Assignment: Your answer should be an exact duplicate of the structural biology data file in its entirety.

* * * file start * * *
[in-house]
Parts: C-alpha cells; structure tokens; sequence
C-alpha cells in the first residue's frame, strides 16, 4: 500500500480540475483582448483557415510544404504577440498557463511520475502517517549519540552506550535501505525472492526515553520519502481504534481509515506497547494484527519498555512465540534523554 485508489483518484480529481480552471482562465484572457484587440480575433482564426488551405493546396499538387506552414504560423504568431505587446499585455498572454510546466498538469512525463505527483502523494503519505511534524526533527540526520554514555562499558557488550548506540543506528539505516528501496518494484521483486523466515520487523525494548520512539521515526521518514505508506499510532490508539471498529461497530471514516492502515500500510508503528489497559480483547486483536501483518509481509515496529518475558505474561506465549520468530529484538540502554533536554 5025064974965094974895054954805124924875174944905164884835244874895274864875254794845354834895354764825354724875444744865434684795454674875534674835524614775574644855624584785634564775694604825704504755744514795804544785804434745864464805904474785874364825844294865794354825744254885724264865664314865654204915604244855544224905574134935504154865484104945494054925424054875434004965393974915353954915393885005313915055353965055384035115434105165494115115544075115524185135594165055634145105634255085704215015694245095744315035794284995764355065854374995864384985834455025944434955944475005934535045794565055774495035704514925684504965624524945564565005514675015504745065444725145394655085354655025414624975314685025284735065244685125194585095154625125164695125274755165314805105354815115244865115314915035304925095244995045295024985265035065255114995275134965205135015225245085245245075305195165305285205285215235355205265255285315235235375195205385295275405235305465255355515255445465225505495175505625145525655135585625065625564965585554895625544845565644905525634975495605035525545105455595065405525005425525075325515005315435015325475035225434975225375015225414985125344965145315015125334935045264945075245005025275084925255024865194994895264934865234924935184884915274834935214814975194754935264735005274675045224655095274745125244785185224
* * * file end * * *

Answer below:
[in-house]
Parts: C-alpha cells; structure tokens; sequence
C-alpha cells in the first residue's frame, strides 16, 4: 500500500480540475483582448483557415510544404504577440498557463511520475502517517549519540552506550535501505525472492526515553520519502481504534481509515506497547494484527519498555512465540534523554 485508489483518484480529481480552471482562465484572457484587440480575433482564426488551405493546396499538387506552414504560423504568431505587446499585455498572454510546466498538469512525463505527483502523494503519505511534524526533527540526520554514555562499558557488550548506540543506528539505516528501496518494484521483486523466515520487523525494548520512539521515526521518514505508506499510532490508539471498529461497530471514516492502515500500510508503528489497559480483547486483536501483518509481509515496529518475558505474561506465549520468530529484538540502554533536554 5025064974965094974895054954805124924875174944905164884835244874895274864875254794845354834895354764825354724875444744865434684795454674875534674835524614775574644855624584785634564775694604825704504755744514795804544785804434745864464805904474785874364825844294865794354825744254885724264865664314865654204915604244855544224905574134935504154865484104945494054925424054875434004965393974915353954915393885005313915055353965055384035115434105165494115115544075115524185135594165055634145105634255085704215015694245095744315035794284995764355065854374995864384985834455025944434955944475005934535045794565055774495035704514925684504965624524945564565005514675015504745065444725145394655085354655025414624975314685025284735065244685125194585095154625125164695125274755165314805105354815115244865115314915035304925095244995045295024985265035065255114995275134965205135015225245085245245075305195165305285205285215235355205265255285315235235375195205385295275405235305465255355515255445465225505495175505625145525655135585625065625564965585554895625544845565644905525634975495605035525545105455595065405525005425525075325515005315435015325475035225434975225375015225414985125344965145315015125334935045264945075245005025275084925255024865194994895264934865234924935184884915274834935214814975194754935264735005274675045224655095274745125244785185224